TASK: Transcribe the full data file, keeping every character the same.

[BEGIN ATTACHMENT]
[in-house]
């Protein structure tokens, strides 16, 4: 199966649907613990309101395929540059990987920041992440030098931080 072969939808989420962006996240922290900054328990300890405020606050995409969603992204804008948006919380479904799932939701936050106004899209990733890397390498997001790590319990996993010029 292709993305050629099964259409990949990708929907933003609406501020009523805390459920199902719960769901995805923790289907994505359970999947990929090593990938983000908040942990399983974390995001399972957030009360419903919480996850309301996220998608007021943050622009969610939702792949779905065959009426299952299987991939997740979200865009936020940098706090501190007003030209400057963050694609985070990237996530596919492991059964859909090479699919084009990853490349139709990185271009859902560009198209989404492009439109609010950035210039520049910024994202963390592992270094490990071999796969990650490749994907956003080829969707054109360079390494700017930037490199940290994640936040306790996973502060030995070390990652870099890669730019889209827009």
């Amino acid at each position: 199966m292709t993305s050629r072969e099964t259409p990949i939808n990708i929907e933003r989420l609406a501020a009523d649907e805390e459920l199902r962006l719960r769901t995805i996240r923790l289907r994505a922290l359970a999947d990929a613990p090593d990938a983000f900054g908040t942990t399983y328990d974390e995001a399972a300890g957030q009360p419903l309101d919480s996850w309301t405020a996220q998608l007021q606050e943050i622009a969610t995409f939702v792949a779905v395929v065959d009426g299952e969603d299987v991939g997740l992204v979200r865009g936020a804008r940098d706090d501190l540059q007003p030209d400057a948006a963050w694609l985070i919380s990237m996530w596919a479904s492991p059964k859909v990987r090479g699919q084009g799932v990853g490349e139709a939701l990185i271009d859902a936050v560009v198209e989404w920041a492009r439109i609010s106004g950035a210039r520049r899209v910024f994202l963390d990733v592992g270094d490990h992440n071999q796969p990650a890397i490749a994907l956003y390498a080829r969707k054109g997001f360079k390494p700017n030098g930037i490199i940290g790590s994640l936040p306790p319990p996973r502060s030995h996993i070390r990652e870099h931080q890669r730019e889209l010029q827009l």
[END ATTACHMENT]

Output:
[in-house]
């Protein structure tokens, strides 16, 4: 199966649907613990309101395929540059990987920041992440030098931080 072969939808989420962006996240922290900054328990300890405020606050995409969603992204804008948006919380479904799932939701936050106004899209990733890397390498997001790590319990996993010029 292709993305050629099964259409990949990708929907933003609406501020009523805390459920199902719960769901995805923790289907994505359970999947990929090593990938983000908040942990399983974390995001399972957030009360419903919480996850309301996220998608007021943050622009969610939702792949779905065959009426299952299987991939997740979200865009936020940098706090501190007003030209400057963050694609985070990237996530596919492991059964859909090479699919084009990853490349139709990185271009859902560009198209989404492009439109609010950035210039520049910024994202963390592992270094490990071999796969990650490749994907956003080829969707054109360079390494700017930037490199940290994640936040306790996973502060030995070390990652870099890669730019889209827009």
């Amino acid at each position: 199966m292709t993305s050629r072969e099964t259409p990949i939808n990708i929907e933003r989420l609406a501020a009523d649907e805390e459920l199902r962006l719960r769901t995805i996240r923790l289907r994505a922290l359970a999947d990929a613990p090593d990938a983000f900054g908040t942990t399983y328990d974390e995001a399972a300890g957030q009360p419903l309101d919480s996850w309301t405020a996220q998608l007021q606050e943050i622009a969610t995409f939702v792949a779905v395929v065959d009426g299952e969603d299987v991939g997740l992204v979200r865009g936020a804008r940098d706090d501190l540059q007003p030209d400057a948006a963050w694609l985070i919380s990237m996530w596919a479904s492991p059964k859909v990987r090479g699919q084009g799932v990853g490349e139709a939701l990185i271009d859902a936050v560009v198209e989404w920041a492009r439109i609010s106004g950035a210039r520049r899209v910024f994202l963390d990733v592992g270094d490990h992440n071999q796969p990650a890397i490749a994907l956003y390498a080829r969707k054109g997001f360079k390494p700017n030098g930037i490199i940290g790590s994640l936040p306790p319990p996973r502060s030995h996993i070390r990652e870099h931080q890669r730019e889209l010029q827009l």